Please retire OU baboons from research
I am contacting you to ask that University of Oklahoma work together with the National Institutes of Health to retire all the university’s baboons from biomedical research. After learning about the egregious problems with animal care at the baboon facility, I was happy to hear that you chose to end OU’s baboon program. I hope that you will continue this positive legacy by retiring the baboons from biomedical research permanently. The closing of the baboon facility at OU offers the opportunity to reassess its role in research. Significant progress has been made – and continues to be made – in the field of alternatives to animals. These include new techniques in 3D cell cultures using induced pluripotent human stem cells for regenerative medicine, which shows great promise to exceed using animal organs by circumventing issues of rejection and providing patient-specific tissues. Advances in organs-on-chips provide opportunities to study infectious diseases and pathology in great detail. Both the NIH and the pharmaceutical industry are investing in organs-on-chips to replace failed preclinical use of animals, while the U.S. government’s Tox21 Program is advancing a new paradigm for toxicity tests without animals. These methods have been embraced precisely because animal models have failed. In 2011, the Institute of Medicine issued a report on the utility of research on chimpanzees and concluded that “most current use of chimpanzees for biomedical research is unnecessary.” If research using human’s closest genetic relative is unnecessary, then we must scrutinize any decision to continue using baboons. In a world that is rapidly moving away from animal experimentation, your decision to release these baboons to sanctuaries would make a major difference in driving progress and restoring the reputation of the University. Thank you for making the right choice to close down the OU baboon colony. Please take the next step by working to procure their retirement from research.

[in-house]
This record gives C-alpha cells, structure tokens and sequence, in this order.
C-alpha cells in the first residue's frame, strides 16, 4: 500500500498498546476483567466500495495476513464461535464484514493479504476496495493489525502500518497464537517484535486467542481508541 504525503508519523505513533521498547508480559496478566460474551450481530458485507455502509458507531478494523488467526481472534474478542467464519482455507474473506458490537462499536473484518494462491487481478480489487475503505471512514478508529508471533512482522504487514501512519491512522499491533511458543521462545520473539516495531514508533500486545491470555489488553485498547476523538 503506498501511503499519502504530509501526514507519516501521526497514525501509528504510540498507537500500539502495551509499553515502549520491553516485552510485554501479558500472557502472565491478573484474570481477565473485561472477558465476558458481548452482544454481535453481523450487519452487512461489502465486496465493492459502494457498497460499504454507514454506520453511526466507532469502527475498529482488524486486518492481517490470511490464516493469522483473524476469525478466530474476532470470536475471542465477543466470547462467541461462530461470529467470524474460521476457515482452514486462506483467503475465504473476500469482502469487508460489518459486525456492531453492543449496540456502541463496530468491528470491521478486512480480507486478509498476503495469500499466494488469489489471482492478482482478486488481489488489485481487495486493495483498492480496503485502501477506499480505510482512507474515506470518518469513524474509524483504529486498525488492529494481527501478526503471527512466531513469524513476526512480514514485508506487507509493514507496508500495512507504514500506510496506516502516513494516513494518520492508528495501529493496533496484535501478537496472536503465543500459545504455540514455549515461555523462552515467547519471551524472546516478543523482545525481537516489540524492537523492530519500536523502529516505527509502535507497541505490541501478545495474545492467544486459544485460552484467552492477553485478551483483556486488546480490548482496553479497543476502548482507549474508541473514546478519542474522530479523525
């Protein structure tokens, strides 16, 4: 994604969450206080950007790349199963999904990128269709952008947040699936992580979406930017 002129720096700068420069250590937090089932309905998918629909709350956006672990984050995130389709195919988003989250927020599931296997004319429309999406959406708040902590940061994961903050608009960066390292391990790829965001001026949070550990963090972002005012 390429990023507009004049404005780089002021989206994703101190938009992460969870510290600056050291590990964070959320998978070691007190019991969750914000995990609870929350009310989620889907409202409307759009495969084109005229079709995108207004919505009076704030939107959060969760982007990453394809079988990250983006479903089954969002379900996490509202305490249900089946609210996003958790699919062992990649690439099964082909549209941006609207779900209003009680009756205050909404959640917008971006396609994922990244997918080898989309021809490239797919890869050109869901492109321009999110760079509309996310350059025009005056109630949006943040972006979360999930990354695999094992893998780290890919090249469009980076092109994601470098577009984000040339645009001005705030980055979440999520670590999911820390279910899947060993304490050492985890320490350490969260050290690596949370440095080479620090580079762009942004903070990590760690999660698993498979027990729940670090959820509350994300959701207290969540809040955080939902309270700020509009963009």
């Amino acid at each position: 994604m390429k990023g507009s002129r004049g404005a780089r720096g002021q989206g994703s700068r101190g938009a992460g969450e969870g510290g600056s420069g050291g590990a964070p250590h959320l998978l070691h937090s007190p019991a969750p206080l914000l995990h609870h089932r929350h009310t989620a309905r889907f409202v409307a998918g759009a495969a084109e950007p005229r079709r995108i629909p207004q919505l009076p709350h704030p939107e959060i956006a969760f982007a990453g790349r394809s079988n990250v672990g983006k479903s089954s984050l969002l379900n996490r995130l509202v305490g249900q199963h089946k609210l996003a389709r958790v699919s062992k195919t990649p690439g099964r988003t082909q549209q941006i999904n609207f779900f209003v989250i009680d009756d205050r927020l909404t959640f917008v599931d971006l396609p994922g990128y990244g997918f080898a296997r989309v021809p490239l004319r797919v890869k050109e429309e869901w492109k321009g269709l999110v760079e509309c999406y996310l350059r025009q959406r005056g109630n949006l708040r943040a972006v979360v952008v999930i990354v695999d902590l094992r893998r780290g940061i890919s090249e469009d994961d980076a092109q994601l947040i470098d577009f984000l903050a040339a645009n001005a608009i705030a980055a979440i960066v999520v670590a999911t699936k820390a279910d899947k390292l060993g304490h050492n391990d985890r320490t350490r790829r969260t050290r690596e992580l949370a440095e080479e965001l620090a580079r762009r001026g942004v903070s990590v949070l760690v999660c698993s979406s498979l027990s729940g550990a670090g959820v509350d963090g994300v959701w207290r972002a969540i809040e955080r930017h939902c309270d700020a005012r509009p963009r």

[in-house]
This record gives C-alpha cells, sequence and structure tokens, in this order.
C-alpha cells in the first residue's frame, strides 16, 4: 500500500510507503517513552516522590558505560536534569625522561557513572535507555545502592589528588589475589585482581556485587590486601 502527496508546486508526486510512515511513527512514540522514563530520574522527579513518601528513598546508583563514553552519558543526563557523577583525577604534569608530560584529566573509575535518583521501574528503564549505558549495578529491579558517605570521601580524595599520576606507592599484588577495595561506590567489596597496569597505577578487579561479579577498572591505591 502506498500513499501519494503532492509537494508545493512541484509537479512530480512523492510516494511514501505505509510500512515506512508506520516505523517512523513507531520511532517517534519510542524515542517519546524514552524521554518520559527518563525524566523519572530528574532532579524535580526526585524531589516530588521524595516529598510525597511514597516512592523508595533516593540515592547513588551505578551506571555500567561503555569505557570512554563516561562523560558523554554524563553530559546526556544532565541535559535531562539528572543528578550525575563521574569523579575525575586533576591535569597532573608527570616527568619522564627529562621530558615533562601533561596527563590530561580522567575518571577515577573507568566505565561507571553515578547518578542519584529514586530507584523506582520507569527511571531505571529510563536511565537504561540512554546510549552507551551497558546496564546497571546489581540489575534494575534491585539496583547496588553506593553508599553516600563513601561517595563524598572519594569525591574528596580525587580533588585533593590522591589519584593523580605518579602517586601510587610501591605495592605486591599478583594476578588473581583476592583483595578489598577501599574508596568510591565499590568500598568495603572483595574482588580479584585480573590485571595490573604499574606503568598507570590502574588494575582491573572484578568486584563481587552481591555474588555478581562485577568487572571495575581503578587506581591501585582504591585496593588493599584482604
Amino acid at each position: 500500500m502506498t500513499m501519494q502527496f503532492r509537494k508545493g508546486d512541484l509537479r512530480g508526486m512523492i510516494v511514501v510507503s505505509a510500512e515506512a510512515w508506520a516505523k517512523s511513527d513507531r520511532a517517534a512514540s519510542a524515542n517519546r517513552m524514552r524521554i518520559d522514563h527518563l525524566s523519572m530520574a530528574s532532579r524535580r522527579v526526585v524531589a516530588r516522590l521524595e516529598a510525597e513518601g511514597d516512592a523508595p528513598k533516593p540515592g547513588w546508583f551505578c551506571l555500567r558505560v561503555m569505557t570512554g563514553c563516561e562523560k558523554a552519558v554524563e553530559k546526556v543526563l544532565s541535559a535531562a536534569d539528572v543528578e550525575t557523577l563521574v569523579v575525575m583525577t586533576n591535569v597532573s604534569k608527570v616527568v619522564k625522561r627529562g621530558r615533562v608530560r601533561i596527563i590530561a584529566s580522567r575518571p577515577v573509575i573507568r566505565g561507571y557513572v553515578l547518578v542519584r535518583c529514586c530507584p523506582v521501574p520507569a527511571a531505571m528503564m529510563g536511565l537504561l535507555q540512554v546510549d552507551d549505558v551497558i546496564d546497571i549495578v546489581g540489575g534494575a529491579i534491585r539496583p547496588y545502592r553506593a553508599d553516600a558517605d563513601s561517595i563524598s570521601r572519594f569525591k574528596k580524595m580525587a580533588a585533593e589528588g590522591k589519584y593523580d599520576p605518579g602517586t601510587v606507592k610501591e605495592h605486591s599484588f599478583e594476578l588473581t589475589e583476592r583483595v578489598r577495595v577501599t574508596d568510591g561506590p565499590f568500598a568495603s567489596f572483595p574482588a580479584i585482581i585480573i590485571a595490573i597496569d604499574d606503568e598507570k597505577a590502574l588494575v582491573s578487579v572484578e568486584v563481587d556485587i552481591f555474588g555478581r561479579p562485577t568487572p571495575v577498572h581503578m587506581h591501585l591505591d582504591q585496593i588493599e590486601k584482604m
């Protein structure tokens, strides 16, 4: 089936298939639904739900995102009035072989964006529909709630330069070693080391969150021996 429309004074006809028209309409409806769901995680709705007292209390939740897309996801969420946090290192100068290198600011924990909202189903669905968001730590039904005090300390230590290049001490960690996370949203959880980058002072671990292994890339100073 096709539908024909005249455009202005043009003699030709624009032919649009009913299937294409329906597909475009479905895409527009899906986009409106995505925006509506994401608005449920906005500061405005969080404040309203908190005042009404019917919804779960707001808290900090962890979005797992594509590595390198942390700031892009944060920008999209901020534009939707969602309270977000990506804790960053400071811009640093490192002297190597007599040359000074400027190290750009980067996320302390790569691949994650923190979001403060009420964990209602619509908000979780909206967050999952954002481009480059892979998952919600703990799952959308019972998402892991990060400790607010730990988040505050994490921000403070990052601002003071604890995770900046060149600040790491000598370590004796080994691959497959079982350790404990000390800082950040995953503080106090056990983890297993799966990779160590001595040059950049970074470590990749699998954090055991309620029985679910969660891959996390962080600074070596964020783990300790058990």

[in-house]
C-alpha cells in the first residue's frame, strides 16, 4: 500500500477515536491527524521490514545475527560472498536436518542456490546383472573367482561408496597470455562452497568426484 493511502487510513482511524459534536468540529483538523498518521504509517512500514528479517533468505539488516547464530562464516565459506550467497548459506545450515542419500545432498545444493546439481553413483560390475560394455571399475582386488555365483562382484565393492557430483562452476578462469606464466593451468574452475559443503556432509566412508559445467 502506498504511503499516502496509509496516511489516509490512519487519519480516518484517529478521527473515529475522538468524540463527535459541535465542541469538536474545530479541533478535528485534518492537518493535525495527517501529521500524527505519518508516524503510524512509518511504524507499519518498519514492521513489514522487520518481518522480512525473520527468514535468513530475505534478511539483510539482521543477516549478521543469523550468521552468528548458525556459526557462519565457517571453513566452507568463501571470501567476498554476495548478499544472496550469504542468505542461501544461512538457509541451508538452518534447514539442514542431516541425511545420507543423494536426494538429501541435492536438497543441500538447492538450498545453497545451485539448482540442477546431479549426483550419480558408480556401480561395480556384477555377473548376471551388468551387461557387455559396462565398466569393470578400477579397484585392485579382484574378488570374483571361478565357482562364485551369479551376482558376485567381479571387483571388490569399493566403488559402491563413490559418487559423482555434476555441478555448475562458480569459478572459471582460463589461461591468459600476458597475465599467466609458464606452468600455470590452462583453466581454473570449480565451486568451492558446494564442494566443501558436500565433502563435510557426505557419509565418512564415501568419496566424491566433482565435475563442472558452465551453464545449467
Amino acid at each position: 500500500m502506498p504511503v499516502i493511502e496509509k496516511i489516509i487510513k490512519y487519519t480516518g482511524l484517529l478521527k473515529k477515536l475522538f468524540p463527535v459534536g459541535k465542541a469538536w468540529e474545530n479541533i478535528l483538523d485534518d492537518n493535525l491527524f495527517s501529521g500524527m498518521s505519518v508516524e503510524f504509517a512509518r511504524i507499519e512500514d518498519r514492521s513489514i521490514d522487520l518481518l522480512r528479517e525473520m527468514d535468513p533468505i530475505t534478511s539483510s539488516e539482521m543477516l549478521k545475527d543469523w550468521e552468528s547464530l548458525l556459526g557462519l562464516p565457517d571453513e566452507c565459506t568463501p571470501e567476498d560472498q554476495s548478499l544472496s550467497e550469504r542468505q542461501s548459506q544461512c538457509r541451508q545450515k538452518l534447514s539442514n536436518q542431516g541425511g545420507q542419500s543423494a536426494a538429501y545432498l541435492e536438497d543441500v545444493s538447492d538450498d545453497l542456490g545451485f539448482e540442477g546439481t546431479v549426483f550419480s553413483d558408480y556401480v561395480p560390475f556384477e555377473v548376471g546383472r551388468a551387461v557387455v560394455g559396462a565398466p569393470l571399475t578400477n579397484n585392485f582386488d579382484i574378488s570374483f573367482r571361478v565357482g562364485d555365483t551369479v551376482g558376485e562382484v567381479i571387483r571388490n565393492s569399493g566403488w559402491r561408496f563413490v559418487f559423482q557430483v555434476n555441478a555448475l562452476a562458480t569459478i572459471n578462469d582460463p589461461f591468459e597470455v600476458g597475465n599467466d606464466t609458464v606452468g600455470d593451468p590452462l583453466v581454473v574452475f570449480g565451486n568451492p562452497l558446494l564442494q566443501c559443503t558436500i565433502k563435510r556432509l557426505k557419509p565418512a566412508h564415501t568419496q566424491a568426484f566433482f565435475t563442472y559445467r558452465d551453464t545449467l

This message is going to David Boren, OU President and NIH Director Dr. Francis Collins
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